Dr. Seuss liked to paint at night after he was done writing and illustrating during the day. Unlike most artists with a bifurcated work life, his personal paintings aren’t clearly different from his story books. This couldn’t have been because his life was smooth sailing: his first wife, Helen Palmer Geisel, committed suicide in despair over illness and her husband’s burgeoning affair with her close friend. Geisel served in the First Motion Picture Unit of the Army in the Second World War and lived through all of the epochal, cataclysmic events of the 20th century. But none of that shows in his work. It is unfailingly gentle and shallow, although marginally more adult.
Lion Stroll, Theodor Geisel (Dr. Seuss)
Ingenious! The World of Doctor Seuss is an exhibit of reproductions of his paintings and sculpture. (His widow refuses to allow any of his original work to be displayed.) It runs at the San Diego History Center until the end of 2015.
Oh, I’d Love to go to the Party, but I’m Absolutely Dead, Theodor Geisel (Dr. Seuss)
                                                                                                                                              

Let me know if you’re interested in painting with me on the Schoodic Peninsula in beautiful Acadia National Park in 2015 or Rochester at any time. Click here for more information on my Maine workshops! Download a brochure here.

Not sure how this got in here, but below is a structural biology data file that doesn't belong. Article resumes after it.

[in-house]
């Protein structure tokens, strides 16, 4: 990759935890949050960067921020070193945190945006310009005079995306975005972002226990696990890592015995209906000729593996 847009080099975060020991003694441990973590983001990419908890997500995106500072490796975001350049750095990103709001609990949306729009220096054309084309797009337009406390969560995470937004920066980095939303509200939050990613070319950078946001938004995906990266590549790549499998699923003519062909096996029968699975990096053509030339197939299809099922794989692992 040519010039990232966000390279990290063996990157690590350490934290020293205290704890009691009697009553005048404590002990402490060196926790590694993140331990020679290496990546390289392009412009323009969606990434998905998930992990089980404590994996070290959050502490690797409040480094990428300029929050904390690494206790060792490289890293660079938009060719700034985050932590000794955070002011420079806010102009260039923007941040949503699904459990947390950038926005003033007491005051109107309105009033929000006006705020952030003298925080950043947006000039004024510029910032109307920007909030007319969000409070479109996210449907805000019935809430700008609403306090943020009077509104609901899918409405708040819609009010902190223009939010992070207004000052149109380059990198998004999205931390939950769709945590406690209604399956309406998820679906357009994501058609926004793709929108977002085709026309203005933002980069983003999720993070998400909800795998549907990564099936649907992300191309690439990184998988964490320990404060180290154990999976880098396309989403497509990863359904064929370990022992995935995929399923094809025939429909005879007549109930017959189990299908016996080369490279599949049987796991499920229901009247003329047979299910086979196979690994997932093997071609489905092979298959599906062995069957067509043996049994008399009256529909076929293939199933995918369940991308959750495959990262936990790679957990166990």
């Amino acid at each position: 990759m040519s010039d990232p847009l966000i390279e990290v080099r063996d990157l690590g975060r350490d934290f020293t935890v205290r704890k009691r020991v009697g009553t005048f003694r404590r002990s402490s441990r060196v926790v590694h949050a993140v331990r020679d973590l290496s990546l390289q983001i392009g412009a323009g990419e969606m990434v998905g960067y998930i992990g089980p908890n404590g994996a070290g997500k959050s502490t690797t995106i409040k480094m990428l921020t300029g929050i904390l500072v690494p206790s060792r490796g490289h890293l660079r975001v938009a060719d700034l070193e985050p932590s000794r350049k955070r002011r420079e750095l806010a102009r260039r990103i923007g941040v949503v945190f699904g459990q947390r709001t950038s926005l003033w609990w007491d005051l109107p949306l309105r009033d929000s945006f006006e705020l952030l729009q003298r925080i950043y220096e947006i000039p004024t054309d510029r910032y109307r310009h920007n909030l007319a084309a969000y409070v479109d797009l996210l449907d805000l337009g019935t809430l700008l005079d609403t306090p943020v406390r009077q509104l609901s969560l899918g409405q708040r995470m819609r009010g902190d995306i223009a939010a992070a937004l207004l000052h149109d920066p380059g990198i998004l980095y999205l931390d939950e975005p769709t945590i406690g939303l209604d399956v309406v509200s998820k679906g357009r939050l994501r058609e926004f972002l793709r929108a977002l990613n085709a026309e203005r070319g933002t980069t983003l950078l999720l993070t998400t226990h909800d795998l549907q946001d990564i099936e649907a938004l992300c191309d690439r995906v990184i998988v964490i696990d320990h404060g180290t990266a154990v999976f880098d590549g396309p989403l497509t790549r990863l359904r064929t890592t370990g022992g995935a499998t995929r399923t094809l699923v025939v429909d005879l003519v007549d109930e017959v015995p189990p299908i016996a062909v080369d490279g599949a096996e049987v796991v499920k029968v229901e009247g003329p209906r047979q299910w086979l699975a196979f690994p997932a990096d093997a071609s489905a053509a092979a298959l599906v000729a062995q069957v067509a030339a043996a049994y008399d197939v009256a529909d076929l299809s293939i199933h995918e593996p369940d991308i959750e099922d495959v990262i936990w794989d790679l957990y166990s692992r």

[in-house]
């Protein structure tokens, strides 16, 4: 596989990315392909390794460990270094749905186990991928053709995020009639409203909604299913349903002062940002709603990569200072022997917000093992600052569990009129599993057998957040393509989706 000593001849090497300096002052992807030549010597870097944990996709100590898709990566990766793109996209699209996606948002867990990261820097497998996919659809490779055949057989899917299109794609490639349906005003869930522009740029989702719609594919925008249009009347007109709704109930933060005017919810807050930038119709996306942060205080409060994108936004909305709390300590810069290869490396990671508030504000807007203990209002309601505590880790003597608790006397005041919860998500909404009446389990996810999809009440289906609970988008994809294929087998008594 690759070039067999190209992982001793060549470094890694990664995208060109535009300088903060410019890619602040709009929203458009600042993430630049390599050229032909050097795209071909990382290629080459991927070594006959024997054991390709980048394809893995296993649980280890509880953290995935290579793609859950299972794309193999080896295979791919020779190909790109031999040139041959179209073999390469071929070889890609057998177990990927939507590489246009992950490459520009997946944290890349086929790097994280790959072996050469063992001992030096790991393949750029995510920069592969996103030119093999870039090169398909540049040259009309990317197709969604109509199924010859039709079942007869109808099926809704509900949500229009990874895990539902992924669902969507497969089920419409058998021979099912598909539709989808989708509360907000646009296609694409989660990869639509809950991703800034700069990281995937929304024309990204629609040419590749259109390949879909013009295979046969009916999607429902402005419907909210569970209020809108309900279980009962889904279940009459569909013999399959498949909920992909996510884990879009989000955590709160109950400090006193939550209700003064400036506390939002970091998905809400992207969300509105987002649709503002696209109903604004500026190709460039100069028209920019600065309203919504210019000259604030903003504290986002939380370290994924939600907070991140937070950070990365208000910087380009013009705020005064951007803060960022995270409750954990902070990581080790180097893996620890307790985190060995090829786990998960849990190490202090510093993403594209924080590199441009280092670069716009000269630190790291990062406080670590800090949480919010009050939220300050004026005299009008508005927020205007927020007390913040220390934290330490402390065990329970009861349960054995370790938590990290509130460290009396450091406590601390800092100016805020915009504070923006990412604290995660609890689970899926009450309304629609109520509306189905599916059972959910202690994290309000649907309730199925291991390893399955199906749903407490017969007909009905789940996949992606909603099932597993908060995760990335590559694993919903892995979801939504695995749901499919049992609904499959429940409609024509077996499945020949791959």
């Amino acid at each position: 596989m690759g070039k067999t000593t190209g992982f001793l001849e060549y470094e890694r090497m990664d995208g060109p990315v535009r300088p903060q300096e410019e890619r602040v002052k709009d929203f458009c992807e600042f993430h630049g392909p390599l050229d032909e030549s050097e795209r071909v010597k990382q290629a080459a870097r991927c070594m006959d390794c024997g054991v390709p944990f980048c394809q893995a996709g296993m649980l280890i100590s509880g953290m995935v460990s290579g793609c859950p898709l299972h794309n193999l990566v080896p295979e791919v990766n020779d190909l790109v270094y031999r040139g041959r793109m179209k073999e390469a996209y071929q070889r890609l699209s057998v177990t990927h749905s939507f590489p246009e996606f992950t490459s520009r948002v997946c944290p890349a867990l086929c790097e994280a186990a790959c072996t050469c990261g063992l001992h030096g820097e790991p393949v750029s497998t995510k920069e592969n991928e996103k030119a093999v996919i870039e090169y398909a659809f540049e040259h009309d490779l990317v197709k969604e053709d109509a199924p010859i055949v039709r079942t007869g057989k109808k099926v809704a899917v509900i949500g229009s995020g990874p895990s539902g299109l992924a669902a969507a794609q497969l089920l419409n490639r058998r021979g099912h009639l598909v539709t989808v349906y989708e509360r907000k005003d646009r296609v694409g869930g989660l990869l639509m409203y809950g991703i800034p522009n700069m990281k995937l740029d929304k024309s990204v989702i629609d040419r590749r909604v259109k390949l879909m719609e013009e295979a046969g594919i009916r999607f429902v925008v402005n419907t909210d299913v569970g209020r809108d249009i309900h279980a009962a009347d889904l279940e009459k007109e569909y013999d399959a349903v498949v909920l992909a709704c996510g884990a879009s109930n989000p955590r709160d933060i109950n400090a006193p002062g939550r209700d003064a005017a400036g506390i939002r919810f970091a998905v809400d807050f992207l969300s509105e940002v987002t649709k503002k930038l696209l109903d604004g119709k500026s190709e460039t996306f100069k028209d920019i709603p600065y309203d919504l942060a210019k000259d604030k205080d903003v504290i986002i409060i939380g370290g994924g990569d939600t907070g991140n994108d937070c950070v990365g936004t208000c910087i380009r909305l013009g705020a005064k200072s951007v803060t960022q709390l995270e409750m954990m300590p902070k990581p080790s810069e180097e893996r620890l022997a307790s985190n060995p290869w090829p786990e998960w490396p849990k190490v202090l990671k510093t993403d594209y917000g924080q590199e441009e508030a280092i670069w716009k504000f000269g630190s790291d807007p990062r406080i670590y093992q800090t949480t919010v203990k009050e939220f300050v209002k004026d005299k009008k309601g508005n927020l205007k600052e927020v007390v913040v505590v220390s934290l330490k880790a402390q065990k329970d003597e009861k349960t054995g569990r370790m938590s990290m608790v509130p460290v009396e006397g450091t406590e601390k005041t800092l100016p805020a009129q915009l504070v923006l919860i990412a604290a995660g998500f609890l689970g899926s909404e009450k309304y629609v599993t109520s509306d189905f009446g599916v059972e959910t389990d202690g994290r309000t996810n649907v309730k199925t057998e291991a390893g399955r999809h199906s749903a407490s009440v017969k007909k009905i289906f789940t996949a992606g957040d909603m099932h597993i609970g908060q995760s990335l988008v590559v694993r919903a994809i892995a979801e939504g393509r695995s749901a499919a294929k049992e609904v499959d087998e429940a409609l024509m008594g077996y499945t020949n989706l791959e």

In the bleak midwinter

Deer in snow, oil on canvas, by Carol L. Douglas. This was not painted en plein air and it shows. Not just in the deer, but in the heightened shadows, which are next to impossible here in mid-winter.
These days I will go outside to paint in the winter, but only if one of my pals really wants to. I think I’ve done my penance freezing in the bleak midwinter.
Highland Park snow squall, pastel, by Carol L. Douglas
About 15 years ago, I decided that I would paint outdoors every day (which for me meant six days a week).  I did this for one calendar year. Of course it seemed like that was the coldest winter we’d ever had, but in truth every winter is the coldest we’ve ever had.
Vineyard in snow, pastel, by Carol L. Douglas
Rochester doesn’t get the body-numbing cold of other northern areas because we have the tempering effect of Lake Ontario. However, we get an almost constant deep cloud cover from moisture picked up over that same lake. A damp 20° F. with no sun feels colder than 10° F. on a bright day. Add a snow squall raging in from the lake and you have a situation of indescribable unpleasantness.
Snowy road in Rush, pastel, by Carol L. Douglas
That heavy overcast also makes for grey, indirect lighting without shadows. It’s just not that exciting to paint, and one reason I quit painting in winter was that most of what I painted bored me. But my brief foray in Maine last month reminded me of how beautiful winter can be when the sun actually comes out.
Skating rink, oil on canvas, by Carol L. Douglas
A few years ago, I did another painting-a-day cycle with small still lives. When you insist on finishing a painting every day, you develop a specific working rhythm. You take work to a certain point and no further. Both times I finished doing them, I was happy to start working on more intentional, longer works. But my painting style has changed a lot in fifteen years, and I’m thinking that another cycle of painting-a-day might be in my immediate future.
Just not this week. It’s too cold out there.
Painting in Piseco, New York in February.
Let me know if you’re interested in painting with me on the Schoodic Peninsula in beautiful Acadia National Park in 2015 or Rochester at any time. Click here for more information on my Maine workshops! Download a brochure here.